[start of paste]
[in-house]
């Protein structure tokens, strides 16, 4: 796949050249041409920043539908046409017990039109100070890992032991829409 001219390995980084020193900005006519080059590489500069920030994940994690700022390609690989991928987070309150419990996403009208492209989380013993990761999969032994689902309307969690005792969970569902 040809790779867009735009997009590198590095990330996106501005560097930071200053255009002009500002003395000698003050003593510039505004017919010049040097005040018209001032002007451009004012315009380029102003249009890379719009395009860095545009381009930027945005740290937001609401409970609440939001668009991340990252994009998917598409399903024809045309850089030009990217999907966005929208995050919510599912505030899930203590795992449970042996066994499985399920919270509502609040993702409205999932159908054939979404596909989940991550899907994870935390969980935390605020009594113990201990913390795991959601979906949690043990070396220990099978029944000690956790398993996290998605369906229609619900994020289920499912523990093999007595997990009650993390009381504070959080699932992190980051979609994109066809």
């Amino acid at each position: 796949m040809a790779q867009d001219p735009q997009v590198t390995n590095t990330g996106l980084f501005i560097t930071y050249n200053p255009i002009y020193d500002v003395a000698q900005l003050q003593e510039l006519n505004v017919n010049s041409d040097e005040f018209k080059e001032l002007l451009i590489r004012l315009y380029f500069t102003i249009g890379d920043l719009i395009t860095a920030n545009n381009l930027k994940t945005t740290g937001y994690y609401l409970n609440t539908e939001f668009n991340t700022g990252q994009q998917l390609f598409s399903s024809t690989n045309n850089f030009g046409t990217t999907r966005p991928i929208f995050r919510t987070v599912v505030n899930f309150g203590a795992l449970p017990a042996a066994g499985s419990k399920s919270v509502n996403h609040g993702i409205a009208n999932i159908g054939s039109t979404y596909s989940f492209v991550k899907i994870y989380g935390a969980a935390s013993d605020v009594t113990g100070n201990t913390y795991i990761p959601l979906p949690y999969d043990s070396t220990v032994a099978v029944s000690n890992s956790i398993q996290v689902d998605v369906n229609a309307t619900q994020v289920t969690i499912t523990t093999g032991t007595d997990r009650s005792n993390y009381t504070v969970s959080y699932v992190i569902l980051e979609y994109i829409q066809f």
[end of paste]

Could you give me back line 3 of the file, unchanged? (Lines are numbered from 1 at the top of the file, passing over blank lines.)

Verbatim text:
């Amino acid at each position: 796949m040809a790779q867009d001219p735009q997009v590198t390995n590095t990330g996106l980084f501005i560097t930071y050249n200053p255009i002009y020193d500002v003395a000698q900005l003050q003593e510039l006519n505004v017919n010049s041409d040097e005040f018209k080059e001032l002007l451009i590489r004012l315009y380029f500069t102003i249009g890379d920043l719009i395009t860095a920030n545009n381009l930027k994940t945005t740290g937001y994690y609401l409970n609440t539908e939001f668009n991340t700022g990252q994009q998917l390609f598409s399903s024809t690989n045309n850089f030009g046409t990217t999907r966005p991928i929208f995050r919510t987070v599912v505030n899930f309150g203590a795992l449970p017990a042996a066994g499985s419990k399920s919270v509502n996403h609040g993702i409205a009208n999932i159908g054939s039109t979404y596909s989940f492209v991550k899907i994870y989380g935390a969980a935390s013993d605020v009594t113990g100070n201990t913390y795991i990761p959601l979906p949690y999969d043990s070396t220990v032994a099978v029944s000690n890992s956790i398993q996290v689902d998605v369906n229609a309307t619900q994020v289920t969690i499912t523990t093999g032991t007595d997990r009650s005792n993390y009381t504070v969970s959080y699932v992190i569902l980051e979609y994109i829409q066809f």